September Eleventh, The Days After, The Days Aheadby Anne Elizabeth Powell, Editor in Chief;
Serial Information: Civil Engineering—ASCE, 2001, Vol. 71, Issue 11, Pg. 36-49
Document Type: Feature article
Civil engineers assumed prominent roles in the aftermath of the terrorist attacks on the World Trade Center and the Pentagon and are leading the efforts to evaluate not only the performance of the structures involved in the two assaults but also the vulnerability of the nation's infrastructure to future attacks. Perhaps most important of all, they are helping to write the opening pages of a new chapter in American history. Civil engineers worked both disaster sites day and night since September 11—first to guage the stability of structures for rescue workers and then to evaluate the performance of structures during the disasters so that any lessons learned from the behavior of the structures can be used to advantage in future design and construction. Next they will consider the broader issue of the future of our infrastructure, addressing the vulnerability of this infrastructure to both natural and man-made disasters. While it is true that there is no ironclad way to protect the complex infrastructure of the United States against terrorist's attacks, there are certainly numerous ways to mitigate the effects of such attacks. And it is in this arena that civil engineers will help define America in the 21st century.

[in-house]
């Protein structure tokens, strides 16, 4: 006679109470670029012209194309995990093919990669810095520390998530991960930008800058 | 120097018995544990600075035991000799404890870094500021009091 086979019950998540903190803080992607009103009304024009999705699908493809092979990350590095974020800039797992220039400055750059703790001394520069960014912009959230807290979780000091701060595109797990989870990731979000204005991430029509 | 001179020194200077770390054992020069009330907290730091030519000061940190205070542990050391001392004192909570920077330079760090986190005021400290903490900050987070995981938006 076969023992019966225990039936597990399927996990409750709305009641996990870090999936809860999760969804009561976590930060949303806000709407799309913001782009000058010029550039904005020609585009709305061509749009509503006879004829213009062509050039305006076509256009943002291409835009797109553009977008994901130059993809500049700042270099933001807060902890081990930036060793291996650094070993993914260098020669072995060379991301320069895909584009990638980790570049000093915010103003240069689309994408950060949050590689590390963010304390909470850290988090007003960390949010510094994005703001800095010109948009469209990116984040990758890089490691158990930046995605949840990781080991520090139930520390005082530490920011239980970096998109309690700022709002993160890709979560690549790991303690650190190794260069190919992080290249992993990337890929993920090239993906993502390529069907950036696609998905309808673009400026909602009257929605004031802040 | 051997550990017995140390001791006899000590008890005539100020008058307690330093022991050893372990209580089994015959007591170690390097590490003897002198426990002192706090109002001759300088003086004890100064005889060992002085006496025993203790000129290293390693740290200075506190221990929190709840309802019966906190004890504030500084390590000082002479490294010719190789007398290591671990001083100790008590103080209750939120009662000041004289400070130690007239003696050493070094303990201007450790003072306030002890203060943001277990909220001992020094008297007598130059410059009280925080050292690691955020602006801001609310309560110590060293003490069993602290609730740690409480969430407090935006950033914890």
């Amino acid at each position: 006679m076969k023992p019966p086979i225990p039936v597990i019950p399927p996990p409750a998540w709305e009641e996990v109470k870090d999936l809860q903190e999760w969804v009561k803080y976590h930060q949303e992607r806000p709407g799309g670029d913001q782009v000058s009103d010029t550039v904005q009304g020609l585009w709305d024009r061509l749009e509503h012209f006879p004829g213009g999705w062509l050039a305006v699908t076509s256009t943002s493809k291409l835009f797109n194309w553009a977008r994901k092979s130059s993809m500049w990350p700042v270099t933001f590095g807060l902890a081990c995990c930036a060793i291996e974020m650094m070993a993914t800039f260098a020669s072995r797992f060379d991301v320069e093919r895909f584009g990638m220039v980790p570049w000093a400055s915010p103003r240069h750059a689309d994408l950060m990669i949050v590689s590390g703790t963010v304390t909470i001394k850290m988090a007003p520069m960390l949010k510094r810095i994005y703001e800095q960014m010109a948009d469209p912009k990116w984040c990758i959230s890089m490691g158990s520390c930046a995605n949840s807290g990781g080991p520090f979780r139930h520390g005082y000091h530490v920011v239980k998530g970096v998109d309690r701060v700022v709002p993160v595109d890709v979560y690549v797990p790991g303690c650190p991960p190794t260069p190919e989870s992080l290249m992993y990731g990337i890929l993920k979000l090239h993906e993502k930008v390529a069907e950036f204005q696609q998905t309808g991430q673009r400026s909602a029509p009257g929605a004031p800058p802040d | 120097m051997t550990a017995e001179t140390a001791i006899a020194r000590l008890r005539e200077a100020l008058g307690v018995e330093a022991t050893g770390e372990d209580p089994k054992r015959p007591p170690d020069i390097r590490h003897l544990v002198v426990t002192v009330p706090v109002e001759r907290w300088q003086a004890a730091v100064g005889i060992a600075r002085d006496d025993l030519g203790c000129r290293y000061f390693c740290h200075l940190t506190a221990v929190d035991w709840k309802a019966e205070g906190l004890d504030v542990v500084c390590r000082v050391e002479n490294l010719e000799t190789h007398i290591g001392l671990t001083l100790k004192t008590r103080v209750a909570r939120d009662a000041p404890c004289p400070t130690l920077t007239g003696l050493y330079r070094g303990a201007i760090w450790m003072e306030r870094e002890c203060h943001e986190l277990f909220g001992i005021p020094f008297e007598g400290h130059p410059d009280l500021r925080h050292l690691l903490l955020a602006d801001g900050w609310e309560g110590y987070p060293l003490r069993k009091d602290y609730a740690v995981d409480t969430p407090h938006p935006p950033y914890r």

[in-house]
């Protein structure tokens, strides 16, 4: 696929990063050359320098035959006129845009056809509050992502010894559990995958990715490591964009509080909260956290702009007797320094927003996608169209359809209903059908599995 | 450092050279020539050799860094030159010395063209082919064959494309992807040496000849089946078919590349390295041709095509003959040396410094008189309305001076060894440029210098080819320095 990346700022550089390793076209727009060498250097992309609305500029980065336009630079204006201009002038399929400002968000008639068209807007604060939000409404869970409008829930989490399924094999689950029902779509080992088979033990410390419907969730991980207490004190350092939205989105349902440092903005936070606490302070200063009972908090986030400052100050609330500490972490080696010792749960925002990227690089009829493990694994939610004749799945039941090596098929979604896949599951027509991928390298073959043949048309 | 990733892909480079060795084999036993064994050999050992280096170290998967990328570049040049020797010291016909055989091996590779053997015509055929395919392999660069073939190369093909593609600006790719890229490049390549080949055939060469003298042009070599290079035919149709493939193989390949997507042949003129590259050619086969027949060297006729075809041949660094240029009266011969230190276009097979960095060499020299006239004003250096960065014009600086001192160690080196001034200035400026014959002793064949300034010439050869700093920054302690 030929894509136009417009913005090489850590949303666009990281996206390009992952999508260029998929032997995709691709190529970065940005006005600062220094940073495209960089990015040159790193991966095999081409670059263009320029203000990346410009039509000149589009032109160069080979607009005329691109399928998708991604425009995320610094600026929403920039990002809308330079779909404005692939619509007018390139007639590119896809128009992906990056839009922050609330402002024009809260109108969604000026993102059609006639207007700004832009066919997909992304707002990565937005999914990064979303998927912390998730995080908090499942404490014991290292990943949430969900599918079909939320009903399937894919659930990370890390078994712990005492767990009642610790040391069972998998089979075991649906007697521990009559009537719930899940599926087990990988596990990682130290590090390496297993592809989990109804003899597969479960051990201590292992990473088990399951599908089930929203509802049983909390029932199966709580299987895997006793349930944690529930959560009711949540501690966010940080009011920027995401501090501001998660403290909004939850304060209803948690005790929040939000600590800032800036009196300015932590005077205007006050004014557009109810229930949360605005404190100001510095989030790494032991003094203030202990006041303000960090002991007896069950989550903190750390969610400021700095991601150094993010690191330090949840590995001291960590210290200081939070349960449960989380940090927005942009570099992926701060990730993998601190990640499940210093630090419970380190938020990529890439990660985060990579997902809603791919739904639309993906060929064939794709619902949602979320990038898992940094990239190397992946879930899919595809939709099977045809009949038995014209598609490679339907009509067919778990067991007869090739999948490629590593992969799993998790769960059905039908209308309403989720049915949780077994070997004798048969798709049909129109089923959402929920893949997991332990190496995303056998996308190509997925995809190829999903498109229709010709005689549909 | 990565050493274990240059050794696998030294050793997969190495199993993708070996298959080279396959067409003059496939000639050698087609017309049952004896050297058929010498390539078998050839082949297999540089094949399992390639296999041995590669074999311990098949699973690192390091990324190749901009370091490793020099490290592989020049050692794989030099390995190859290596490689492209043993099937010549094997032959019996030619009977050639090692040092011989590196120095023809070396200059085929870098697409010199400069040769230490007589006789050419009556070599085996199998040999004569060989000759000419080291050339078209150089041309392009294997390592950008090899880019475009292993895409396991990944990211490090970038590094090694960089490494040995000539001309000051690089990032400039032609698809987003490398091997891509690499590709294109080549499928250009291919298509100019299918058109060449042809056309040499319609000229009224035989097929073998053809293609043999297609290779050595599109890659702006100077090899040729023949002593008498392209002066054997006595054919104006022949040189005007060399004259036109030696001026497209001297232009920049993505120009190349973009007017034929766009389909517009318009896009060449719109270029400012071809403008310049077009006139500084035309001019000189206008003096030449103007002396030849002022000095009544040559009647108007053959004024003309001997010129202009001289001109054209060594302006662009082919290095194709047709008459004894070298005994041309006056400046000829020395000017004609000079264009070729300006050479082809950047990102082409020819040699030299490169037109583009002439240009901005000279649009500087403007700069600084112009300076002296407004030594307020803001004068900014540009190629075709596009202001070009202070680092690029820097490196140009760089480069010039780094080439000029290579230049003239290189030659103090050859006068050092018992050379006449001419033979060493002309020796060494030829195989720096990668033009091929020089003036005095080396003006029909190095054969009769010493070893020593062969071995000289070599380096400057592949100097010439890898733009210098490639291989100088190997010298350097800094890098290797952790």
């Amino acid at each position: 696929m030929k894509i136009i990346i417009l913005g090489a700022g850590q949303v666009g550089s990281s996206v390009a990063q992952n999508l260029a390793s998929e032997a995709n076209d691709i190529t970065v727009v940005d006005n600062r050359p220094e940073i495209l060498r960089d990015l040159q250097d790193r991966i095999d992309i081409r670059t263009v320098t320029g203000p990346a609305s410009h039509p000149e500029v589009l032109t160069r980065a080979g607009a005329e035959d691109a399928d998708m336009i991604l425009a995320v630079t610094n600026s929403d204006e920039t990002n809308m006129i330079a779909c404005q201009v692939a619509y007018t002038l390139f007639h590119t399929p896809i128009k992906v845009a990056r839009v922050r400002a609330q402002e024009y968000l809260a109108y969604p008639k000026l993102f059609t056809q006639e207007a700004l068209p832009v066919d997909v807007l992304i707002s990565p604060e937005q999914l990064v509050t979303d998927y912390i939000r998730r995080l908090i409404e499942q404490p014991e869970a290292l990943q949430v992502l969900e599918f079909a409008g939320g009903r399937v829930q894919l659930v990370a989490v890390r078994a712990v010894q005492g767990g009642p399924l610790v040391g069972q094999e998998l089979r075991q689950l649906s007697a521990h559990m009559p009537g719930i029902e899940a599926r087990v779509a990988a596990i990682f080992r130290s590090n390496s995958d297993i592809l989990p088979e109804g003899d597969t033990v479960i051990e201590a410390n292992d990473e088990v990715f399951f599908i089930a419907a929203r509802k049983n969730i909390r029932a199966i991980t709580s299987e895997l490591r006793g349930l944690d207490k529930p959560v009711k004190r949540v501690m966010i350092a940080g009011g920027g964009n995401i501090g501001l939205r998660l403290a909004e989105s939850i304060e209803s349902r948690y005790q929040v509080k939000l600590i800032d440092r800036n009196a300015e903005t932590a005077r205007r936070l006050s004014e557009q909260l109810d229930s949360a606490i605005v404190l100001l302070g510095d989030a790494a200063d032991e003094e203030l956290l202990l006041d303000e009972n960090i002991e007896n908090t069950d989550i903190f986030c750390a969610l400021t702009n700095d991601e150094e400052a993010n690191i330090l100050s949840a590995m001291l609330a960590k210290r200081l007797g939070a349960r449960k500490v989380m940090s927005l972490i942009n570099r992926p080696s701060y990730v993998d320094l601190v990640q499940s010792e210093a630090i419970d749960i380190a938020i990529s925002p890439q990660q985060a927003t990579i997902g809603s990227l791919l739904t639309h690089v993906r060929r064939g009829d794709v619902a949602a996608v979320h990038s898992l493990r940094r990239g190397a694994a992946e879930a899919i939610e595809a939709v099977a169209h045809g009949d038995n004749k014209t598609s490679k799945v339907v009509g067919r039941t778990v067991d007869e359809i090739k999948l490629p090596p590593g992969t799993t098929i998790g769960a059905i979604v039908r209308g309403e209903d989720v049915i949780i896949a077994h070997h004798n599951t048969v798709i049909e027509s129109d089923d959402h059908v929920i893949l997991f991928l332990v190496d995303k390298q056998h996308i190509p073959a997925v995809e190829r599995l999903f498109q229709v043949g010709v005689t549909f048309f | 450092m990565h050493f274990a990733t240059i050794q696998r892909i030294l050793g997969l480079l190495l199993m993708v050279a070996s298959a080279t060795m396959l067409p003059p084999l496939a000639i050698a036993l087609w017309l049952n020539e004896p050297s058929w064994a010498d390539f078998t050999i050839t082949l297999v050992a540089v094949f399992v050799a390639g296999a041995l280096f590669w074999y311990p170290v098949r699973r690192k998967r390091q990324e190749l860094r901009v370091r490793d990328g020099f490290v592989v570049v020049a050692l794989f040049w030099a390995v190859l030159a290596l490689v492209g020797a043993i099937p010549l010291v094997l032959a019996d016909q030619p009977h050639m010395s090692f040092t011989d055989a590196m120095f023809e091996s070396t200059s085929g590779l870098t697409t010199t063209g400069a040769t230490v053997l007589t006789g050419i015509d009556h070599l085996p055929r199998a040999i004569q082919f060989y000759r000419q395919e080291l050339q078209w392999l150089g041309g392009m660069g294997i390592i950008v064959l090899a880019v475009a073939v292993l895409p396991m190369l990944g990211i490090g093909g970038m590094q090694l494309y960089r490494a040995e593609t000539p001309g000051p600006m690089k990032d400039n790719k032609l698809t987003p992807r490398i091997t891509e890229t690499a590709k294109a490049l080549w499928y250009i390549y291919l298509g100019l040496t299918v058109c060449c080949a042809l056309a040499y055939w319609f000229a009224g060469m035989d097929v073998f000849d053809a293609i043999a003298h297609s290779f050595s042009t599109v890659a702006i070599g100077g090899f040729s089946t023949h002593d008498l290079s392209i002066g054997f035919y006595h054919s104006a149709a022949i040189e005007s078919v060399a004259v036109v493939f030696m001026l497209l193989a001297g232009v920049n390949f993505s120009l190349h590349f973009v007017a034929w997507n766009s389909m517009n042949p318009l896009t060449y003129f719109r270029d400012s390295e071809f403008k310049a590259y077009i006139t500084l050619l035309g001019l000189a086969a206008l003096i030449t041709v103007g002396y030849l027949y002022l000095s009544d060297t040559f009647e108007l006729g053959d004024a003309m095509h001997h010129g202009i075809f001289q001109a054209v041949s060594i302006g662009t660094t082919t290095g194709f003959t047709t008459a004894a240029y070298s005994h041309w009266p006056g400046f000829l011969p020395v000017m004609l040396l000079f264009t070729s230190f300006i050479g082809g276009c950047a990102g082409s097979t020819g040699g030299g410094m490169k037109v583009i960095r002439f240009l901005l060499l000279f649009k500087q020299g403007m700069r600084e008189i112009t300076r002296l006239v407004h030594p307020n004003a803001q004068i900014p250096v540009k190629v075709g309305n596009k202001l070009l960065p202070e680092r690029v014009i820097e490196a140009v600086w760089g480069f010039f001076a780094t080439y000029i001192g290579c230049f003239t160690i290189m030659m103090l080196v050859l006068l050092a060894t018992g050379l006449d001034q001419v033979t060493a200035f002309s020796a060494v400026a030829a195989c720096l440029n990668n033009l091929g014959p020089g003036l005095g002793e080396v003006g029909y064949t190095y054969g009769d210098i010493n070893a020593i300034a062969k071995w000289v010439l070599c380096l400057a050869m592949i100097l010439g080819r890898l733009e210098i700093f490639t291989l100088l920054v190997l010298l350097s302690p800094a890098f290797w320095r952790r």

Subject Headings: Structural behavior | Infrastructure | Structural stability | Night time construction | Labor | Construction sites | Terrorism | North America | United States
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